What Ordinary Bibles Looked Like in Medieval Egypt

Between the 6th and 10th centuries CE, a group of scribes in and around the city of Tiberias—known as the Masoretes—worked to standardize the text of the Hebrew Bible, devising a system of diacritics (or “vocalizations”) and cantillation marks to convey the proper pronunciation and melody. By the early Middle Ages, their system won out over those of their competitors in the central part of the land of Israel and in Babylonia. The Masoretes produced complete manuscripts of the Bible not only with all necessary markings, but also with extensive marginal notes for scribes and scholars. While the Cairo Genizah has yielded fragments of these masoretic Bibles, it also contains numerous fragments of what scholars call “common Bibles,” used by ordinary Jews. Ben Outhwaite describes one such fragment:

[The common Bibles] are overwhelmingly Tiberian, since Babylonian and Palestinian-vocalized texts are far fewer, and the Tiberian text was the principal form of the Bible used by the congregations of Cairo. . . . While some were written by practiced hands using reliable texts to copy from, others have no such signs of quality, and indeed probably did not have such pretensions. They will have been used for different purposes: for practicing a reading, for learning the Hebrew language, for personal study or devotion, or just to serve as a lap Bible in the synagogue. To this end, some will have only vowel signs, some both vocalization and cantillation, or others just a partial use of reading signs. . . .

T-S AS 44.35 is a good example of a common Bible. . . . It’s a small bifolium, made of paper, and contains Lamentations 2:13–18 and 3:51–4:2. It probably came from a pamphlet-type book known as a daftar. Perhaps it contained all five m’gillot [the scrolls of Song of Songs, Ruth, Lamentations, Ecclesiastes, and Esther, read on various occasions in the synagogue] or all of the K’tuvim [the sacred writings that make up the third part of the Hebrew Bible], or just Lamentations. It may be connected with the liturgical reading of Lamentations on the fast day of the Ninth of Av.

It is unpretentious and . . . lacking in all kinds of ways: no dot to distinguish the letter shin and sin, no cantillation, . . . and certainly no masoretic marginalia of any kind. In all likelihood, however, the writer of this book had no intention of producing a model text. It’s not an ignorant attempt at a Bible, and may potentially be ingenious in its approach to common problems.

Its particular interest lies in where it diverges from the standard Tiberian masoretic text, where it can reveal aspects of the writer’s pronunciation of the text. There is much divergence: the use of Tiberian vowel signs is idiosyncratic even by common-Bible standards. A quick glance reveals the kubbuts sign, [three diagonal dots that correspond to the vowel u], written backward. . . . A closer look shows that although it diverges greatly from the standard system of vocalization, it seems to be following an internal logic of its own. It is likely that this manuscript was not copied from a standard text of the Bible, and may perhaps be the result of writing-down by dictation or memory alone.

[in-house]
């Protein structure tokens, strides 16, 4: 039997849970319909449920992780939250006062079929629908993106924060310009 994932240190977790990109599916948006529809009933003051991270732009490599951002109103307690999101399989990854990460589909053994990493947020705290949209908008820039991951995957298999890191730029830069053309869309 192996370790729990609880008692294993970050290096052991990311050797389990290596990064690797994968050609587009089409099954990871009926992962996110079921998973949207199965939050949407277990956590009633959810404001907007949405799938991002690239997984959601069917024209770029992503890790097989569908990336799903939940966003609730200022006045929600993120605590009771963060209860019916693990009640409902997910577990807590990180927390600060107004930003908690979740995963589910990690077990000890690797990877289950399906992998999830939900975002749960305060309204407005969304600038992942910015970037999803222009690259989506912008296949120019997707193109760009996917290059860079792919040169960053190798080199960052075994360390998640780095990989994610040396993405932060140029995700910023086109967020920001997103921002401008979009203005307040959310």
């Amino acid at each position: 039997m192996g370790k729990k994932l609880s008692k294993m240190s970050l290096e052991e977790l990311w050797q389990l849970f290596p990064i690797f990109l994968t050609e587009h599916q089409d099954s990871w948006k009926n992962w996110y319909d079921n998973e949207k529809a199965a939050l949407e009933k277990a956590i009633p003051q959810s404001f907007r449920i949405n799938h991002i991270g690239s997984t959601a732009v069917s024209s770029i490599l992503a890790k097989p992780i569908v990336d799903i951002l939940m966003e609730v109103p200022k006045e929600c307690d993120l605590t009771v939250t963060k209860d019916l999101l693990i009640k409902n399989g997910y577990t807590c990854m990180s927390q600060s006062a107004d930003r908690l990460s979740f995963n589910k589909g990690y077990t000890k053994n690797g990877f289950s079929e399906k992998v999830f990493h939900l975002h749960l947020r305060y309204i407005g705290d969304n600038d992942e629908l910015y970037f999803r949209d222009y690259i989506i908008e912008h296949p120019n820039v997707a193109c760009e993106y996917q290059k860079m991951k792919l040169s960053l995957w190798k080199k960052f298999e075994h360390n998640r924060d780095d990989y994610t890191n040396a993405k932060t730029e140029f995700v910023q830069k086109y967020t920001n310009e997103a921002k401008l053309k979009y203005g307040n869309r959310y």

Read more at Taylor-Schechter Genizah

More about: Cairo Geniza, Hebrew alphabet, Hebrew Bible, Masoretes

While Israel Is Distracted on Two Fronts, Iran Is on the Verge of Building Nuclear Weapons

Iran recently announced its plans to install over 1,000 new advanced centrifuges at its Fordow nuclear facility. Once they are up and running, the Institute for Science and International Security assesses, Fordow will be able to produce enough highly enriched uranium for three nuclear bombs in a mere ten days. The U.S. has remained indifferent. Jacob Nagel writes:

For more than two decades, Iran has continued its efforts to enhance its nuclear-weapons capability—mainly by enriching uranium—causing Israel and the world to concentrate on the fissile material. The International Atomic Energy Agency recently confirmed that Iran has a huge stockpile of uranium enriched to 60 percent, as well as more enriched to 20 percent, and the IAEA board of governors adopted the E3 (France, Germany, UK) proposed resolution to censure Iran for the violations and lack of cooperation with the agency. The Biden administration tried to block it, but joined the resolution when it understood its efforts to block it had failed.

To clarify, enrichment of uranium above 20 percent is unnecessary for most civilian purposes, and transforming 20-percent-enriched uranium to the 90-percent-enriched product necessary for producing weapons is a relatively small step. Washington’s reluctance even to express concern about this development appears to stem from an unwillingness to acknowledge the failures of President Obama’s nuclear policy. Worse, writes Nagel, it is turning a blind eye to efforts at weaponization. But Israel has no such luxury:

Israel must adopt a totally new approach, concentrating mainly on two main efforts: [halting] Iran’s weaponization actions and weakening the regime hoping it will lead to its replacement. Israel should continue the fight against Iran’s enrichment facilities (especially against the new deep underground facility being built near Natanz) and uranium stockpiles, but it should not be the only goal, and for sure not the priority.

The biggest danger threatening Israel’s existence remains the nuclear program. It would be better to confront this threat with Washington, but Israel also must be fully prepared to do it alone.

Read more at Ynet

More about: Iran nuclear program, Israeli Security, Joseph Biden, U.S. Foreign policy